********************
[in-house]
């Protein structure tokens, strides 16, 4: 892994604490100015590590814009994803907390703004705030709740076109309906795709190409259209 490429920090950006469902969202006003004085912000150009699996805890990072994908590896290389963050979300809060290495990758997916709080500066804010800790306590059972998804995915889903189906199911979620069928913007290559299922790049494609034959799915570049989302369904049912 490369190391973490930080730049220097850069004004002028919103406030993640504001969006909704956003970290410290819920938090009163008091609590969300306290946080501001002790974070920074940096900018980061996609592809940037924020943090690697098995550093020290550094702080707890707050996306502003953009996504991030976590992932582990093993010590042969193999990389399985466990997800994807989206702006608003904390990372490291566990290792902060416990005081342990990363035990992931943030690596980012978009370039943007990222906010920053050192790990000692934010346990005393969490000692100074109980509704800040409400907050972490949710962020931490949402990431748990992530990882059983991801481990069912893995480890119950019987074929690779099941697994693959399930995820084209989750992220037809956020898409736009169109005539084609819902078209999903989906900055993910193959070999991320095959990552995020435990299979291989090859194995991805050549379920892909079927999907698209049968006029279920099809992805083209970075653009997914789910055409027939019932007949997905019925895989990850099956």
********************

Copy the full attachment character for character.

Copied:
[in-house]
């Protein structure tokens, strides 16, 4: 892994604490100015590590814009994803907390703004705030709740076109309906795709190409259209 490429920090950006469902969202006003004085912000150009699996805890990072994908590896290389963050979300809060290495990758997916709080500066804010800790306590059972998804995915889903189906199911979620069928913007290559299922790049494609034959799915570049989302369904049912 490369190391973490930080730049220097850069004004002028919103406030993640504001969006909704956003970290410290819920938090009163008091609590969300306290946080501001002790974070920074940096900018980061996609592809940037924020943090690697098995550093020290550094702080707890707050996306502003953009996504991030976590992932582990093993010590042969193999990389399985466990997800994807989206702006608003904390990372490291566990290792902060416990005081342990990363035990992931943030690596980012978009370039943007990222906010920053050192790990000692934010346990005393969490000692100074109980509704800040409400907050972490949710962020931490949402990431748990992530990882059983991801481990069912893995480890119950019987074929690779099941697994693959399930995820084209989750992220037809956020898409736009169109005539084609819902078209999903989906900055993910193959070999991320095959990552995020435990299979291989090859194995991805050549379920892909079927999907698209049968006029279920099809992805083209970075653009997914789910055409027939019932007949997905019925895989990850099956």